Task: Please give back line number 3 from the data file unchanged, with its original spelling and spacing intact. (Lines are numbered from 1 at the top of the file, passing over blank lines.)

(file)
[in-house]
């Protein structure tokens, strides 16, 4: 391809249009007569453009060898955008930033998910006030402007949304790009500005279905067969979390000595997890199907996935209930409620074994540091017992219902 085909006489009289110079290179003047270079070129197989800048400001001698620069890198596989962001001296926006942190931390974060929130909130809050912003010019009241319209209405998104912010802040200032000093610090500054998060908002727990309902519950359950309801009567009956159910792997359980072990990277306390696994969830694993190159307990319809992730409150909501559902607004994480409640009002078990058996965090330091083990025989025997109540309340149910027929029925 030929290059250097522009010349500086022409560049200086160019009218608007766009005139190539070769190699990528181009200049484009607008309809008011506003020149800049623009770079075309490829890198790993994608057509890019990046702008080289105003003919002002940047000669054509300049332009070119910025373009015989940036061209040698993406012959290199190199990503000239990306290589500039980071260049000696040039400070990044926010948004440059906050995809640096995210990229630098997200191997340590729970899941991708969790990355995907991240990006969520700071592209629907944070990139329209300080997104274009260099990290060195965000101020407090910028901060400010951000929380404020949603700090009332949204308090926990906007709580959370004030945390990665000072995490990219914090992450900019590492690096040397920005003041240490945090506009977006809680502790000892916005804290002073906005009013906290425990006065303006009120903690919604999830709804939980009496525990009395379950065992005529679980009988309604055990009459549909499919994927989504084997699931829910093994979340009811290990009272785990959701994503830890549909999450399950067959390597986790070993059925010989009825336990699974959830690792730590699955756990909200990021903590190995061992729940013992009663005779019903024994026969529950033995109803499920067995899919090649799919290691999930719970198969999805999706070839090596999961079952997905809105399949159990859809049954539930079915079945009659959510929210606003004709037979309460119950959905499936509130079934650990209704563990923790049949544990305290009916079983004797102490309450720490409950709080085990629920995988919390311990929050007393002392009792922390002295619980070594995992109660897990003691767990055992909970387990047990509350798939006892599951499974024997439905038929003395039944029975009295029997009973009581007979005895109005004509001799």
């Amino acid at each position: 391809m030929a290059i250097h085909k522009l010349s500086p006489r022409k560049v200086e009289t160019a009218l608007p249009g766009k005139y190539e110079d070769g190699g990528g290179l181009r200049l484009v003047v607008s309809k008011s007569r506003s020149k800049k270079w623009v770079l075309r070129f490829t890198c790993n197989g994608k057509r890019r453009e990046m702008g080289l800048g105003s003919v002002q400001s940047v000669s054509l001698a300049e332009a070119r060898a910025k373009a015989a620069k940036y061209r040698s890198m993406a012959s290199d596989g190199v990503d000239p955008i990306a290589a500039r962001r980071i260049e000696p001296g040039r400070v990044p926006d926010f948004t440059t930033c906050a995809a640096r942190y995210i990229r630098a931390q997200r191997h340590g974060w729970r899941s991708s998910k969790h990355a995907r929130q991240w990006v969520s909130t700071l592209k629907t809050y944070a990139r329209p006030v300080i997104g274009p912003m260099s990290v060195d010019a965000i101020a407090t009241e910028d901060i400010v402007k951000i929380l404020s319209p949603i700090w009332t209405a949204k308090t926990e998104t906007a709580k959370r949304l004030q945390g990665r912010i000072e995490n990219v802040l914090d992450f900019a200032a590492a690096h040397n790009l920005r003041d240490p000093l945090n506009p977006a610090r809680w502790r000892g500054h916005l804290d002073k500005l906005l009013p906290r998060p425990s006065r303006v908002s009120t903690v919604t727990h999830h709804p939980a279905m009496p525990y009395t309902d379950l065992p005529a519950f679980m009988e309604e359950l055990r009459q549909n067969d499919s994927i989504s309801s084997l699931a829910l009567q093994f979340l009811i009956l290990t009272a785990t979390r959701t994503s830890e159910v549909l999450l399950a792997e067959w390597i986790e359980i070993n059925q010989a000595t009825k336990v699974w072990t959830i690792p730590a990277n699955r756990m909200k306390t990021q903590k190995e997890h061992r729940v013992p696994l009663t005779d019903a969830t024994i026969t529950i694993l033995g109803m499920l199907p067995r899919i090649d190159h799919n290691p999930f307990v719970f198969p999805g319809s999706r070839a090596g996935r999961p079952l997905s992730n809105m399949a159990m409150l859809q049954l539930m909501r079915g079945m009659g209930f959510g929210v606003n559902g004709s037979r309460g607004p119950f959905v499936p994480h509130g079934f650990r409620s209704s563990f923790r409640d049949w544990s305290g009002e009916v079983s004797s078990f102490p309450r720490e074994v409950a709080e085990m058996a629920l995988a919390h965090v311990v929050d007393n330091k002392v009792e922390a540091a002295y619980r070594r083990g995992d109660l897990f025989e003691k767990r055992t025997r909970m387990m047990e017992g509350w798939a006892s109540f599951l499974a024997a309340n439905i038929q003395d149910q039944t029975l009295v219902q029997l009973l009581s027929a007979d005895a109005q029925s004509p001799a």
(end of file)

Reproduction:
């Amino acid at each position: 391809m030929a290059i250097h085909k522009l010349s500086p006489r022409k560049v200086e009289t160019a009218l608007p249009g766009k005139y190539e110079d070769g190699g990528g290179l181009r200049l484009v003047v607008s309809k008011s007569r506003s020149k800049k270079w623009v770079l075309r070129f490829t890198c790993n197989g994608k057509r890019r453009e990046m702008g080289l800048g105003s003919v002002q400001s940047v000669s054509l001698a300049e332009a070119r060898a910025k373009a015989a620069k940036y061209r040698s890198m993406a012959s290199d596989g190199v990503d000239p955008i990306a290589a500039r962001r980071i260049e000696p001296g040039r400070v990044p926006d926010f948004t440059t930033c906050a995809a640096r942190y995210i990229r630098a931390q997200r191997h340590g974060w729970r899941s991708s998910k969790h990355a995907r929130q991240w990006v969520s909130t700071l592209k629907t809050y944070a990139r329209p006030v300080i997104g274009p912003m260099s990290v060195d010019a965000i101020a407090t009241e910028d901060i400010v402007k951000i929380l404020s319209p949603i700090w009332t209405a949204k308090t926990e998104t906007a709580k959370r949304l004030q945390g990665r912010i000072e995490n990219v802040l914090d992450f900019a200032a590492a690096h040397n790009l920005r003041d240490p000093l945090n506009p977006a610090r809680w502790r000892g500054h916005l804290d002073k500005l906005l009013p906290r998060p425990s006065r303006v908002s009120t903690v919604t727990h999830h709804p939980a279905m009496p525990y009395t309902d379950l065992p005529a519950f679980m009988e309604e359950l055990r009459q549909n067969d499919s994927i989504s309801s084997l699931a829910l009567q093994f979340l009811i009956l290990t009272a785990t979390r959701t994503s830890e159910v549909l999450l399950a792997e067959w390597i986790e359980i070993n059925q010989a000595t009825k336990v699974w072990t959830i690792p730590a990277n699955r756990m909200k306390t990021q903590k190995e997890h061992r729940v013992p696994l009663t005779d019903a969830t024994i026969t529950i694993l033995g109803m499920l199907p067995r899919i090649d190159h799919n290691p999930f307990v719970f198969p999805g319809s999706r070839a090596g996935r999961p079952l997905s992730n809105m399949a159990m409150l859809q049954l539930m909501r079915g079945m009659g209930f959510g929210v606003n559902g004709s037979r309460g607004p119950f959905v499936p994480h509130g079934f650990r409620s209704s563990f923790r409640d049949w544990s305290g009002e009916v079983s004797s078990f102490p309450r720490e074994v409950a709080e085990m058996a629920l995988a919390h965090v311990v929050d007393n330091k002392v009792e922390a540091a002295y619980r070594r083990g995992d109660l897990f025989e003691k767990r055992t025997r909970m387990m047990e017992g509350w798939a006892s109540f599951l499974a024997a309340n439905i038929q003395d149910q039944t029975l009295v219902q029997l009973l009581s027929a007979d005895a109005q029925s004509p001799a």